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Police blotter: Cell phone tracking rejected

Judge says Patriot Act doesn't let feds snoop on someone's cell phone location without some evidence of criminal activity.

"Police blotter" is a weekly report on the intersection of technology and the law. This episode: Feds' location-tracking rebuffed.

What: In the first case of its kind, a federal judge chastises the U.S. Department of Justice for trying to constantly track a cell phone user's location without providing any proof of criminal behavior.

When: Decided Aug. 25 by U.S. Magistrate Judge James Orenstein in Central Islip, N.Y.

Outcome: Justice Department's Patriot Act surveillance request was denied.

What happened: Burton T. Ryan Jr., an assistant U.S. attorney, sought a court order that would permit federal agents to track a suspect though his cell phone--but he couldn't offer any evidence of actual criminal activity.

Ryan asked Orenstein to sign an order requiring the unnamed cellular provider to divulge the information, which would reveal the suspect's location whenever his cell phone was in use. (Cell phones must provide this information because of potential 911 emergencies, the Federal Communications Commission has ruled.)

Such location-tracking was permitted under the 2001 Patriot Act, which amended the definition of a "pen register," Ryan argued. A pen register records phone numbers that are dialed.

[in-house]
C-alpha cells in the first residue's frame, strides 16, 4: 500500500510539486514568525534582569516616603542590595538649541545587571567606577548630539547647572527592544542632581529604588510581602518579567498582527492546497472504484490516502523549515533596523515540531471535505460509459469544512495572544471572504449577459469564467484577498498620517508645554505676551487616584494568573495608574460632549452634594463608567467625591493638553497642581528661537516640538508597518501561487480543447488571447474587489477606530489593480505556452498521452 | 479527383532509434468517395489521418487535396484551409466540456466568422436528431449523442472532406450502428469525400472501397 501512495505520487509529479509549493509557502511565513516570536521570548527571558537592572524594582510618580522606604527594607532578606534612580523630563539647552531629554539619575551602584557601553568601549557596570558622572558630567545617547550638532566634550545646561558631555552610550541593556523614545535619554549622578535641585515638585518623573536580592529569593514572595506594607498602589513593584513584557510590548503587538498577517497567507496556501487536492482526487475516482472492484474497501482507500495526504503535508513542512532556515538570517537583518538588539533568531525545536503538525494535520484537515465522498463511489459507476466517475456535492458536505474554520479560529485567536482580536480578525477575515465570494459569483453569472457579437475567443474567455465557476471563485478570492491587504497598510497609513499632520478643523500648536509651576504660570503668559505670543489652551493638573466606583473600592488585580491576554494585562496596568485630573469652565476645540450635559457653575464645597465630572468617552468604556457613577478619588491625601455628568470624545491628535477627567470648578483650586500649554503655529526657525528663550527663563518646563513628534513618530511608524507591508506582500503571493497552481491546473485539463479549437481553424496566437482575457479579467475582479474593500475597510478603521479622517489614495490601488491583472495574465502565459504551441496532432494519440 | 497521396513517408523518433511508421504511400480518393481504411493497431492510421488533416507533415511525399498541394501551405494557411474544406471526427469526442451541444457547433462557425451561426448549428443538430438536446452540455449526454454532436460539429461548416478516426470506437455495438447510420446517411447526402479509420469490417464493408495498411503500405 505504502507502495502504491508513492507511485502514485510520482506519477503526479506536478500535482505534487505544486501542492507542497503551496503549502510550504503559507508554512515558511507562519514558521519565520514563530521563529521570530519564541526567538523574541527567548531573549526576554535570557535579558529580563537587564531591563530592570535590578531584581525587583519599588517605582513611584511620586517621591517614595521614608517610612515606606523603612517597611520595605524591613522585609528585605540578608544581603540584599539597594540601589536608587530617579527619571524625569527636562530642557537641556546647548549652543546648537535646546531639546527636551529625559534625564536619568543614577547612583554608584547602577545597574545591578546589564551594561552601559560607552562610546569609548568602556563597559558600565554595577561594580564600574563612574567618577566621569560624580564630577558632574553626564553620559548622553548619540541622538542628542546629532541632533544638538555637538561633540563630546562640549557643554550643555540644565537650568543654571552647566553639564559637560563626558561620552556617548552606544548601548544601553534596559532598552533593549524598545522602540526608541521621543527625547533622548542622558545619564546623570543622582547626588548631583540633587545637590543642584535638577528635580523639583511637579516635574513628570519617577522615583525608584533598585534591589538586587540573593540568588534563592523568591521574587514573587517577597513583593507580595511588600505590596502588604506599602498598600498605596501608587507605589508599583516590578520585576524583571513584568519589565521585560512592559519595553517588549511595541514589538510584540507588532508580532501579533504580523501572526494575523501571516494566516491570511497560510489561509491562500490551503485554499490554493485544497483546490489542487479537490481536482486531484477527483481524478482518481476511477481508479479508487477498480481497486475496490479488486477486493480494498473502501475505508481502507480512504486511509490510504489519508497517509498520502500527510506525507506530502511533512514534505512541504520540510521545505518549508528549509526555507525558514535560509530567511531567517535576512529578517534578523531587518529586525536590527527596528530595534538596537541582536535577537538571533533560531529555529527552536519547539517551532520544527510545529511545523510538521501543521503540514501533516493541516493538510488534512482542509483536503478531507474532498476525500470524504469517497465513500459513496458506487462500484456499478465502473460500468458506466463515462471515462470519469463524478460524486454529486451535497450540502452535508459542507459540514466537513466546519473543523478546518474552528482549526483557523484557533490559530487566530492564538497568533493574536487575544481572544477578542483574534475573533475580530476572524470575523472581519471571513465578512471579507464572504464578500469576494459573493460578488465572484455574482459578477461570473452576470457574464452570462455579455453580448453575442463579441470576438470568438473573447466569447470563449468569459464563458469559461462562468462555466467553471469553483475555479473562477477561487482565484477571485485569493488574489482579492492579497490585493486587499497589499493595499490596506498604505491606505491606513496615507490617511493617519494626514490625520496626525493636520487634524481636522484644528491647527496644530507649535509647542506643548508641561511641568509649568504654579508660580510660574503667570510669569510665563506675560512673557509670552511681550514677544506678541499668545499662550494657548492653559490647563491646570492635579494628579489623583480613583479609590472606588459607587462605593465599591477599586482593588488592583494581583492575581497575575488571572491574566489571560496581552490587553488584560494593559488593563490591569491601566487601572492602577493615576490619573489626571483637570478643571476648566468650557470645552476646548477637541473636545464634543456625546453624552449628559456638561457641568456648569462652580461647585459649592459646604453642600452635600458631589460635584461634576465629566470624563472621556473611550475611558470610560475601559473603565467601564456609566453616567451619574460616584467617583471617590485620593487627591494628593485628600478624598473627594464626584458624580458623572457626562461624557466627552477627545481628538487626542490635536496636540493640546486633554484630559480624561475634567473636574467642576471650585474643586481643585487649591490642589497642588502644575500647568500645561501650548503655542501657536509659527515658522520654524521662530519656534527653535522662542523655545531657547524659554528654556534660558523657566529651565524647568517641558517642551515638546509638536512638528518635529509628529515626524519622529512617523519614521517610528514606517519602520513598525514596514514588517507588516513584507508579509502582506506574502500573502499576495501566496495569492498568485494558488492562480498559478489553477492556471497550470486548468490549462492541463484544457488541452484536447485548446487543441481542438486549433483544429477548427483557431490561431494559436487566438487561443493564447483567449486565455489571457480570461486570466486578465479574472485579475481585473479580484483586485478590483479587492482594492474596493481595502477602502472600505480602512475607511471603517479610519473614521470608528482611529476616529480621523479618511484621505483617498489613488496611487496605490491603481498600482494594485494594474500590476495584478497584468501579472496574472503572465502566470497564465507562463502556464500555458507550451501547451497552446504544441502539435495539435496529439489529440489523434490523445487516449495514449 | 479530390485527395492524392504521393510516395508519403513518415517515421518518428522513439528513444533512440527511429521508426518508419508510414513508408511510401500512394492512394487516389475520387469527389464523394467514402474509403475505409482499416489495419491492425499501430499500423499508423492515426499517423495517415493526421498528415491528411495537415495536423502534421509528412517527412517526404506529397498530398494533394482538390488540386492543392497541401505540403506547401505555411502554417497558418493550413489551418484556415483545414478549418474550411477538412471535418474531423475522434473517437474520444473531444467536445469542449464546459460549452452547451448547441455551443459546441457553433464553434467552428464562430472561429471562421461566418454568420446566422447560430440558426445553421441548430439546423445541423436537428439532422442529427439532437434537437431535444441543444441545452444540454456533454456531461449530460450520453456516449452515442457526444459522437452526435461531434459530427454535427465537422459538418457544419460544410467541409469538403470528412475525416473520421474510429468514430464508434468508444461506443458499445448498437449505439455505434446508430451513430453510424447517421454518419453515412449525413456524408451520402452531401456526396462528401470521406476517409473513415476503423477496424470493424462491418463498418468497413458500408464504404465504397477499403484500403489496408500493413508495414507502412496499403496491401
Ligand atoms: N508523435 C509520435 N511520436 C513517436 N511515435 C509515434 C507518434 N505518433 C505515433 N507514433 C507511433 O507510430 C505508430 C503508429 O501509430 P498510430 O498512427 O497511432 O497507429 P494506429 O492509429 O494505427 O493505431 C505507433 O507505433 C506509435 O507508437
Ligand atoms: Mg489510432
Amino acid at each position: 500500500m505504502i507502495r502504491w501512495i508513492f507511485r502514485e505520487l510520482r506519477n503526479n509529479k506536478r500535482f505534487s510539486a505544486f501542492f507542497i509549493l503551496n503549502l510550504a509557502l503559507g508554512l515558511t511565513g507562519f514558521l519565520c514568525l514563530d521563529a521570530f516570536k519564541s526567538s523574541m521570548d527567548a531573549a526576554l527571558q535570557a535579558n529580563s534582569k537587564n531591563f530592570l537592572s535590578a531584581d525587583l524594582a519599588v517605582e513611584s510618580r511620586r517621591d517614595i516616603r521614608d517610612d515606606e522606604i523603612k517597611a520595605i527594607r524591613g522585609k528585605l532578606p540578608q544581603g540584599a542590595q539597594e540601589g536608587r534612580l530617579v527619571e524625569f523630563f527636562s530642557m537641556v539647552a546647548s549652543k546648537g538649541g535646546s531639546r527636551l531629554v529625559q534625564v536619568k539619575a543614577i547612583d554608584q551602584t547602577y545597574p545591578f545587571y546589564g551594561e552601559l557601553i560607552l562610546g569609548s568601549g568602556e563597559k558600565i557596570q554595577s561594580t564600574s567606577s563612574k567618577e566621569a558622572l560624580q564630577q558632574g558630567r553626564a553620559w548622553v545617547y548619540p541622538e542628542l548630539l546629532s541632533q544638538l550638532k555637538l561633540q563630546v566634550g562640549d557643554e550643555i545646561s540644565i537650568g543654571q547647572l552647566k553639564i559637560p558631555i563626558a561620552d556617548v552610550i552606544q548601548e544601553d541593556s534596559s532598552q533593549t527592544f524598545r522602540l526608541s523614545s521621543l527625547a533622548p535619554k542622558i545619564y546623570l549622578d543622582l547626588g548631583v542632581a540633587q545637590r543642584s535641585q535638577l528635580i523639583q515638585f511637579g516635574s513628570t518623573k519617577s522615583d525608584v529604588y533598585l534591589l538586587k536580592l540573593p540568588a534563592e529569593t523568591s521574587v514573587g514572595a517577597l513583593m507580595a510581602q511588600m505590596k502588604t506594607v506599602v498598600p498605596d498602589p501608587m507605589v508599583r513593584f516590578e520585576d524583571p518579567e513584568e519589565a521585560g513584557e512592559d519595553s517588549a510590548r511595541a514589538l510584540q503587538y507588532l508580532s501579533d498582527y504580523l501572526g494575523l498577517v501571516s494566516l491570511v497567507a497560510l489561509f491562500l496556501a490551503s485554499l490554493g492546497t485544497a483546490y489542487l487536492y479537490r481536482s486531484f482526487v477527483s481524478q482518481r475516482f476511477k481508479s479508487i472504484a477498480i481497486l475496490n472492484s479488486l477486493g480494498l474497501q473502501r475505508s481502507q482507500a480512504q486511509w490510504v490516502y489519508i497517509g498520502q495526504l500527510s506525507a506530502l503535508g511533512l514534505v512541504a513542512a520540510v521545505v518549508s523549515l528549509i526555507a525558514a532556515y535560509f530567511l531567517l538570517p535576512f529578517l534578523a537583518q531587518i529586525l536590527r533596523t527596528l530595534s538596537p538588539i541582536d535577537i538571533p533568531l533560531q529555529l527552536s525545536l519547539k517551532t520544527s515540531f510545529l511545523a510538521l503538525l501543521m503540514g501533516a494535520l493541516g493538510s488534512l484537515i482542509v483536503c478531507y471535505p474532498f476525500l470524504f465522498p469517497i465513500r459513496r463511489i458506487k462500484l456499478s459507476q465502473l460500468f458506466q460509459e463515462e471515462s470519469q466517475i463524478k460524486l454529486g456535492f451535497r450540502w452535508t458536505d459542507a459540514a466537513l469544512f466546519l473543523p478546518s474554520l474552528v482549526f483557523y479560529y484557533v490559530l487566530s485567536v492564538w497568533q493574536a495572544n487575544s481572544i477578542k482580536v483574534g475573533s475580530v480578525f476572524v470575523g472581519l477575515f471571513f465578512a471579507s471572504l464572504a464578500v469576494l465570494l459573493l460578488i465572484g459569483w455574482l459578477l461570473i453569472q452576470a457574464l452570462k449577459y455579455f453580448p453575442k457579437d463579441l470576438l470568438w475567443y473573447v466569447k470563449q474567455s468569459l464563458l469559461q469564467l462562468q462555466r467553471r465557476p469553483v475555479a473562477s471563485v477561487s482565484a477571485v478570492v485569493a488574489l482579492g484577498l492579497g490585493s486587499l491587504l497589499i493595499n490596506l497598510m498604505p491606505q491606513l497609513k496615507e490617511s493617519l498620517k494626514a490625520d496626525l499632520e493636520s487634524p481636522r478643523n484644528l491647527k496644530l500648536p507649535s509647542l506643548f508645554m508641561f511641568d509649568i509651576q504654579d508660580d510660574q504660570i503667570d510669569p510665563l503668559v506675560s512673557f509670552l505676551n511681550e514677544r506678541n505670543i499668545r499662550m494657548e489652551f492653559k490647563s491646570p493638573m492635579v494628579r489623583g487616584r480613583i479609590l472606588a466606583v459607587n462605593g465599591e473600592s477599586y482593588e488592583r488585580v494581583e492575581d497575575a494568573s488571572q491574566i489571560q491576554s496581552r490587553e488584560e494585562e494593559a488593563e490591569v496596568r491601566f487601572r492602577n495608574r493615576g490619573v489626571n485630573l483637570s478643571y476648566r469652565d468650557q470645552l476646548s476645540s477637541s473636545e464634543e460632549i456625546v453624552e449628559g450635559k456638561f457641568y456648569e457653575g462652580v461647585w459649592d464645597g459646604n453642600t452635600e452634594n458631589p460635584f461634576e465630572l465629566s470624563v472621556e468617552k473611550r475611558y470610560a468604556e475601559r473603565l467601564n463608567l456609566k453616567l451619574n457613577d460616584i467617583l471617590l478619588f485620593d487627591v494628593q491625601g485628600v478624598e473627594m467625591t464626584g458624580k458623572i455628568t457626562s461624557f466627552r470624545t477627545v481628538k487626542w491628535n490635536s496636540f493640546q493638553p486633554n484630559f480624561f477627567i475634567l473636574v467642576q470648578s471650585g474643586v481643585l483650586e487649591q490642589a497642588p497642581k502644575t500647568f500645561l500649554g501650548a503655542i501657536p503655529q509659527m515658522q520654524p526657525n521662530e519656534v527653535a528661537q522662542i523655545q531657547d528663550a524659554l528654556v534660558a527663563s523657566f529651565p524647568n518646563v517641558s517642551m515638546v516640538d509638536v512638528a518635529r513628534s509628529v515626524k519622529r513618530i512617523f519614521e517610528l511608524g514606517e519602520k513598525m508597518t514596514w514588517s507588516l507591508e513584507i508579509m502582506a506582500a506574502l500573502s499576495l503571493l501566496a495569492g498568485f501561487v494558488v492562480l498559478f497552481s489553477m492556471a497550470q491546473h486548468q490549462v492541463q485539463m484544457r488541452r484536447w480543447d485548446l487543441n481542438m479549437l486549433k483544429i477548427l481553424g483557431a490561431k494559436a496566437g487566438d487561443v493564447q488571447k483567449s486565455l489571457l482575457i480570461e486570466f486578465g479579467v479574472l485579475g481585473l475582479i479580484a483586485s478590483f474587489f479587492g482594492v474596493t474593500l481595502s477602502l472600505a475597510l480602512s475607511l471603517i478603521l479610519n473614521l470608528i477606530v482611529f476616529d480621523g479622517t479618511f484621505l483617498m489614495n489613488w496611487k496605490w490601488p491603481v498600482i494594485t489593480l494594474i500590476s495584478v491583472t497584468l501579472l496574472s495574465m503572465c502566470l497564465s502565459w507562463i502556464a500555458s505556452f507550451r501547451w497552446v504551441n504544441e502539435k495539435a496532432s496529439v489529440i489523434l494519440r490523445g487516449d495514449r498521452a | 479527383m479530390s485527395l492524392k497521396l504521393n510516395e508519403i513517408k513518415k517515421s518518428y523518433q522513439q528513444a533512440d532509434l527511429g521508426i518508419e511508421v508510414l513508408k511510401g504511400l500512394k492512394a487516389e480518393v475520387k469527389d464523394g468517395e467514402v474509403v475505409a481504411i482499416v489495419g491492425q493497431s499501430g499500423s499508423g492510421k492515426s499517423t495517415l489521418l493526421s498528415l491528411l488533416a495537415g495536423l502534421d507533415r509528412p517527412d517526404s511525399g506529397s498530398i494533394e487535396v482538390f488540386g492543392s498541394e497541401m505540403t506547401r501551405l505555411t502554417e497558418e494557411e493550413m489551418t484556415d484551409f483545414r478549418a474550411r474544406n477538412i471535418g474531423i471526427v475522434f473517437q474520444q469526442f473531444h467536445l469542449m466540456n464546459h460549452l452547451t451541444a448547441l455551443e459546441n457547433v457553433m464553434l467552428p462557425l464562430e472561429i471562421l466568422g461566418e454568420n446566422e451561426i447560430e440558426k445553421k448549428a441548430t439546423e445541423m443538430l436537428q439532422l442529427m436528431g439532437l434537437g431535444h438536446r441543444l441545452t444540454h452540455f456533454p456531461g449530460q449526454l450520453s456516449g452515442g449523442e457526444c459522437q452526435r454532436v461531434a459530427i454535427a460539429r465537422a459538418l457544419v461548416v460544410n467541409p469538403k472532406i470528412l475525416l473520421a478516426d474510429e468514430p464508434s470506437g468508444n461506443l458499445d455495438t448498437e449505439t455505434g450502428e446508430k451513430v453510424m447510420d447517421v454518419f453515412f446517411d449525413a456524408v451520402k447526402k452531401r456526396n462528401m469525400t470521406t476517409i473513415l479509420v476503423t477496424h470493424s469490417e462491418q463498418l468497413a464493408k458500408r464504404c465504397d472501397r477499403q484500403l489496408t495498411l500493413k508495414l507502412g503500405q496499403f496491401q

Orenstein disagreed. Location information amounts to a wiretap, he said, and therefore requires prosecutors to show "probable cause"--that is, at least some evidence of criminal behavior. Such an order "would effectively allow the installation of a tracking device without the showing of probable cause normally required for a warrant."

Citing congressional testimony by former FBI Director Louis Freeh, Orenstein rejected the request and told the Justice Department to appeal if it wanted further clarification. Freeh had assured Congress that "the authority for pen registers and trap and trace devices cannot be used to obtain tracking or location information."

Excerpt from Orenstein's opinion: "My research on this question has failed to reveal any federal case law directly on point. Moreover, it is my understanding based on anecdotal information that magistrate judges in other jurisdictions are being confronted with the same issue but have not yet achieved consensus on how to resolve it. If the government intends to continue seeking authority to obtain cell site location information in aid of its criminal investigations, I urge it to seek appropriate review of this order so that magistrate judges will have more authoritative guidance in determining whether controlling law permits such relief on the basis of the relaxed standard set forth (under federal law), or instead requires adherence to the more exacting standard of probable cause.